How do you open wine when the cork is damaged? Do you just keep churning away with the same corkscrew that caused the problem (or more likely the operator of the corkscrew who really caused the problem)? Do you resort to another tool that might work better? The answer is surprisingly simple if you apply a little common sense.
Before understanding how to remove a damaged cork, it’s probably best to understand a little about corks in general. First, they are more temperamental than a bride’s mother on a wedding day. Corks are made of very soft wood which is why they’re used. Cork can be compressed so that even one slightly larger than the opening of the wine bottle can be squeezed so that it tightly fits the neck of the bottle creating a seal. That’s the good part, but along with that comes a bunch of baggage.
Corks are made out of wood assuming we are not talking about the new synthetic ones that have the bounce of a super ball and the half-life of Uranium. I know it doesn’t feel like wood, but real cork is actually the a layer of bark from the cork tree and just like any other wood, it is subject to drying out. That is why it is so important to store wine laying down. The wine stays in contact with the cork and keeps it moist. Even good cork that has been kept moist will eventually dry over a number of years, usually 10 or more. Dry corks can easily result in the two most common types of problems in opening wine. The first – corks that don’t have enough integrity to hold the worm of the corkscrew which just makes a ever expanding hole in the cork while it is still firmly seated in the bottle. The second – the dreaded broken cork where half of the cork is attached to the corkscrew and the other half is still in the bottle. Oh…and one more point…a cork doesn’t have to be dry to end up broken. It’s easy to break cork if you are not paying attention and bend it while you are trying to take it out.
Let’s assume that your best laid plans didn’t work out and you’ve now damaged the cork so badly, that the wine can’t be opened with a standard corkscrew for fear of drilling all the way through the cork and pushing pieces of it into the wine. Avoid this at all costs. Orange Juice is supposed to have pulp – wine isn’t. Drilling a large hole is great if you are looking for oil – not so much if you are trying to open a wine bottle. It doesn’t matter if the cork is just dry or if you’ve broken it off in the bottle. Either way, you have a problem. Once you’ve reconciled yourself to needing an alternative plan to get to your wine, proceed to step one of removing problem corks.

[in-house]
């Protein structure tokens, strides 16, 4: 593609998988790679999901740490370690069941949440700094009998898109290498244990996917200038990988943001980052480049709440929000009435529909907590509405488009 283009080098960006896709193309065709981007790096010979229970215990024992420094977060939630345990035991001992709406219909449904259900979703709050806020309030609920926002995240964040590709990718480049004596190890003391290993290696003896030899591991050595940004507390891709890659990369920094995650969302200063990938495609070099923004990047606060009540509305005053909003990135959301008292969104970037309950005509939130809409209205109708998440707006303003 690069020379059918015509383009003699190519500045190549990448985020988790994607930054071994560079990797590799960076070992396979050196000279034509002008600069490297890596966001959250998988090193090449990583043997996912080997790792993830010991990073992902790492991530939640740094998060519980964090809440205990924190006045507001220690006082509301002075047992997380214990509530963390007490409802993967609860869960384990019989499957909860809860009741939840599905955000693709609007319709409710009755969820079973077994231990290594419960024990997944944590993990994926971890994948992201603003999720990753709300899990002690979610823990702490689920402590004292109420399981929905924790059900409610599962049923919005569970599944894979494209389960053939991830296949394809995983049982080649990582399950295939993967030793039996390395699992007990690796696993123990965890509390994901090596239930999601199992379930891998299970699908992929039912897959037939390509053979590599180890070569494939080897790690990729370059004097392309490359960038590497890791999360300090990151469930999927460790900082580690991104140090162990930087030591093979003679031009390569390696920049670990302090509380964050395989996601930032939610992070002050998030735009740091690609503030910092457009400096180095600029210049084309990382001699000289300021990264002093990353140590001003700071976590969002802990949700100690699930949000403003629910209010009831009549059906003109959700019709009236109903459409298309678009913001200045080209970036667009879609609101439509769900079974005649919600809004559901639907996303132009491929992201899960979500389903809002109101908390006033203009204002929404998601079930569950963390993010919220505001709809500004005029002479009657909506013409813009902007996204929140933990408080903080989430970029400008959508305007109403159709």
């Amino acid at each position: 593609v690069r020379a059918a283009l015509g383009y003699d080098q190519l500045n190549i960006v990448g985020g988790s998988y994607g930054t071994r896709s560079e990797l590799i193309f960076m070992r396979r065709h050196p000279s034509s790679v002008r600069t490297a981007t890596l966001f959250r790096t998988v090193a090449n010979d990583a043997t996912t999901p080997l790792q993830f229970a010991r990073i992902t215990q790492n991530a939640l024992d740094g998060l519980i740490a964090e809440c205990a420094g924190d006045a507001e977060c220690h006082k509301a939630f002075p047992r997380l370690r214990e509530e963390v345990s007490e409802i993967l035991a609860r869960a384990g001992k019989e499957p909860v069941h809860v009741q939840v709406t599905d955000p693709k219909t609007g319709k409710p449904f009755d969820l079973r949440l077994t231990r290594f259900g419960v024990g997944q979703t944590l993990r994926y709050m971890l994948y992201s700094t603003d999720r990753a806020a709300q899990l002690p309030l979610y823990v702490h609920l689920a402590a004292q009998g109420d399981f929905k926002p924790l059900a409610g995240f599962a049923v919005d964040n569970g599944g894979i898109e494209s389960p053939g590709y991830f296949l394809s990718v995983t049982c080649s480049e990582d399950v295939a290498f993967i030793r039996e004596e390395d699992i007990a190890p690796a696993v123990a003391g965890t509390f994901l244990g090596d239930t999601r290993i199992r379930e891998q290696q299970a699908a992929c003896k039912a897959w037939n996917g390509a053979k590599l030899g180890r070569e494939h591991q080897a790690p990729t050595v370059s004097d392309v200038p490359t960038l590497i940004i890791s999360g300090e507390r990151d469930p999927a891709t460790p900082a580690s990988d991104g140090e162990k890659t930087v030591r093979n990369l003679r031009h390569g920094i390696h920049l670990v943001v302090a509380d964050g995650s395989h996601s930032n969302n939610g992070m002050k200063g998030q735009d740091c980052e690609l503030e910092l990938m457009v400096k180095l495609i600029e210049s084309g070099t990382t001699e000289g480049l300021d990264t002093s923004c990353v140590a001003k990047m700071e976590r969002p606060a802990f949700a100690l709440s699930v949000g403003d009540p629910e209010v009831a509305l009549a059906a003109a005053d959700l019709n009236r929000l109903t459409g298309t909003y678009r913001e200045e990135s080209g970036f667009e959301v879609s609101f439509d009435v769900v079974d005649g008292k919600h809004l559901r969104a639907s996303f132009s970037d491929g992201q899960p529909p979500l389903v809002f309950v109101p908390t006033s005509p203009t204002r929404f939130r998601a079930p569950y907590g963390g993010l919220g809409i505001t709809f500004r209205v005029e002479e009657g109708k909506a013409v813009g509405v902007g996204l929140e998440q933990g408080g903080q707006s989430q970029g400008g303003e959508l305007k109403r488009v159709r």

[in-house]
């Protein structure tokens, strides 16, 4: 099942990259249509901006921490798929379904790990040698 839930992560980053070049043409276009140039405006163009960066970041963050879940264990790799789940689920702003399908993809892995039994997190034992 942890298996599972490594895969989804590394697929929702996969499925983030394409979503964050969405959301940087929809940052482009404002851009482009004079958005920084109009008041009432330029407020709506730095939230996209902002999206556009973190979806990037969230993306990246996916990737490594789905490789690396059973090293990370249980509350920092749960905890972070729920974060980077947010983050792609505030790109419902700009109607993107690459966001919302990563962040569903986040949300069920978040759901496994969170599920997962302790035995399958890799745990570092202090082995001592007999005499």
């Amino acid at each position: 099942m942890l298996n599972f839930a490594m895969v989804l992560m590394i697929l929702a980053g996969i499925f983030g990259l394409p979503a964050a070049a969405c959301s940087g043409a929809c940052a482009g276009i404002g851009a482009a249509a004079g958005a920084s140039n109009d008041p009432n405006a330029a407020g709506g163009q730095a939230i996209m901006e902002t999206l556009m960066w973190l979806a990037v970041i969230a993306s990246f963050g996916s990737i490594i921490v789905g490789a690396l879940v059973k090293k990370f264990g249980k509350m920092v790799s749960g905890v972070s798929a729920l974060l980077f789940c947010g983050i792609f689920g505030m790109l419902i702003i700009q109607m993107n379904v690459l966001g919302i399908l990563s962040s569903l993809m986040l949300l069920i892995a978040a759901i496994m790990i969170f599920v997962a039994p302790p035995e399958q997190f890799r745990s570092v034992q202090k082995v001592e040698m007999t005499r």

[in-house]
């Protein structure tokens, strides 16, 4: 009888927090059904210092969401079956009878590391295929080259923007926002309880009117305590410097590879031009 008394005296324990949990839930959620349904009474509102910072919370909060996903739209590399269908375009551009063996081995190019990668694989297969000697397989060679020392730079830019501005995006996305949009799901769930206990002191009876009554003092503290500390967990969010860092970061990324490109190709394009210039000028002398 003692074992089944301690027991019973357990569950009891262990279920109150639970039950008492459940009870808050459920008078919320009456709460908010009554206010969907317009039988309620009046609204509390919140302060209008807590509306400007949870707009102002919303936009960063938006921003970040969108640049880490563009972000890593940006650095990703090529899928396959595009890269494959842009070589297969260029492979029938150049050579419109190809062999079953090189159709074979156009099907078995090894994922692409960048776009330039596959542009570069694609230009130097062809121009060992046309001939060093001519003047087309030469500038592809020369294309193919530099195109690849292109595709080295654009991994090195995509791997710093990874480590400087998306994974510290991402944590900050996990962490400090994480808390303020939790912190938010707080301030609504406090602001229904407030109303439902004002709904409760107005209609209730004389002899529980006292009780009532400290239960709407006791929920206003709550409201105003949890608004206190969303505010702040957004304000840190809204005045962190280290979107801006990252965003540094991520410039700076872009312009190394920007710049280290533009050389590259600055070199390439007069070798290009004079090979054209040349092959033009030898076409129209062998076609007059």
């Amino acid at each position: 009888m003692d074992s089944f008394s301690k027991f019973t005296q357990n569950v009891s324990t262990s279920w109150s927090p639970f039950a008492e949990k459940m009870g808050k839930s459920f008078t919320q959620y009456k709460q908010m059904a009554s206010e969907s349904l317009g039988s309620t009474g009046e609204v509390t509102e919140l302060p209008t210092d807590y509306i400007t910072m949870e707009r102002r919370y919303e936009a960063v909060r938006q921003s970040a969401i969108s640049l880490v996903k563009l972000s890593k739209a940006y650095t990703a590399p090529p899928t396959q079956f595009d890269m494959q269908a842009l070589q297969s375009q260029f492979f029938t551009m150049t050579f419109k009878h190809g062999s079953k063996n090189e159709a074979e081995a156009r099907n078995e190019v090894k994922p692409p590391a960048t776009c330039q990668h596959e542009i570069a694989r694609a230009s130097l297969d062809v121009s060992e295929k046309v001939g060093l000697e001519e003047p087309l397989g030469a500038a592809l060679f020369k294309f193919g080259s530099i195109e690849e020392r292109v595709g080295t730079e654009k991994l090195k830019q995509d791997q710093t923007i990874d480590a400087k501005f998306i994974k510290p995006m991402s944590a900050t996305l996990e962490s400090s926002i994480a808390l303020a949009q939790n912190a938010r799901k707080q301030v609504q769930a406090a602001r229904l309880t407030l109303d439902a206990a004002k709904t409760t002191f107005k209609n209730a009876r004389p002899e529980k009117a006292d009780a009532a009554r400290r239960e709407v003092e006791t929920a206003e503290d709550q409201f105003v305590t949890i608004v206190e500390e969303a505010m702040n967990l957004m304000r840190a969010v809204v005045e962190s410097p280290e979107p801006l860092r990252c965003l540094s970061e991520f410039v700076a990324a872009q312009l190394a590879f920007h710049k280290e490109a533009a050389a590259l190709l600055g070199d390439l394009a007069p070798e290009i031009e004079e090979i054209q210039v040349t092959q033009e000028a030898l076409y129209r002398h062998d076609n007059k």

Hide the evidence if you did it, or if a friend did it, begin copious amounts of verbal abuse immediately. Step one completed? Good – now let’s move to step two.
Examine the cork. If the entire length of the cork is still present but you’ve managed to drill a hole in it, the best tool to use is an Ah-So.
Why is it called an Ah-So? I have no idea. The Ah-so has two thin prongs that can be inserted on each side of the cork, between the cork and the bottle. Insert the long prong first and then the shorter one and slowly wiggle the Ah-so from side to side while gently pushing it farther down into the wine bottle along the sides of the cork. If you are doing it right and the cork is cooperating, you should be able to push the Ah-so all the way down until the handle is resting on the top of the wine bottle without pushing the cork further into the bottle. Now slowly turn the Ah-So while gently pulling straight up. Hopefully, as the Ah-So is coming out of the bottle, it is dragging the cork with it. If not, use your thumb and index finger to squeeze the prongs of the Ah-So more tightly against the cork and continue to pull up while turning it slowly. This should work most of the time. If not, go to step three where one of the wine equivalents of power tools come into play.
Assuming the cork still won’t come out and you haven’t drilled a hole all the way though it, the next tool to try uses air pressure and a needle. For the power tool aficionados in the audience, I suppose you could call this a pneumatic wine opener but in reality, it’s just a small, glorified bike pump.
The principal is simple. Insert the needle all the way through the cork and into the bottle of wine and then pump the handle pushing more air into the bottle. As the pressure in the bottle increases, it begins to push the cork out of the bottle. Only pump enough air in so that the cork is out enough to grab it with your hands and finish pulling it straight out. Continuing to pump in more air makes quick work of removing the cork but also does a great job of making a fountain out of your prized wine. Remember where we cautioned against creating a hole all the way through the cork? This tool is why. If the cork has a hole all the way through it, you can’t create more pressure in the bottle to push it out.
Only after these methods have been tried and failed should you consider pushing the cork into the bottle. Remember that if you do this, and there is no hole in or around the cork to relieve the pressure that builds inside the bottle, you’ll create a fountain that looks like the Old Faithful geyser in Yellowstone. If you think you got abused by your friends for screwing up the cork in the first place, wait until you shoot a couple of glasses of wine out of a bottle, spraying everyone and everything in site. By the way, speaking from personal experience, wine is a pain in the ass to clean off of the ceiling.
If you have to resort to one of these techniques for opening a damaged cork, send us a comment and let us know which method worked best for you.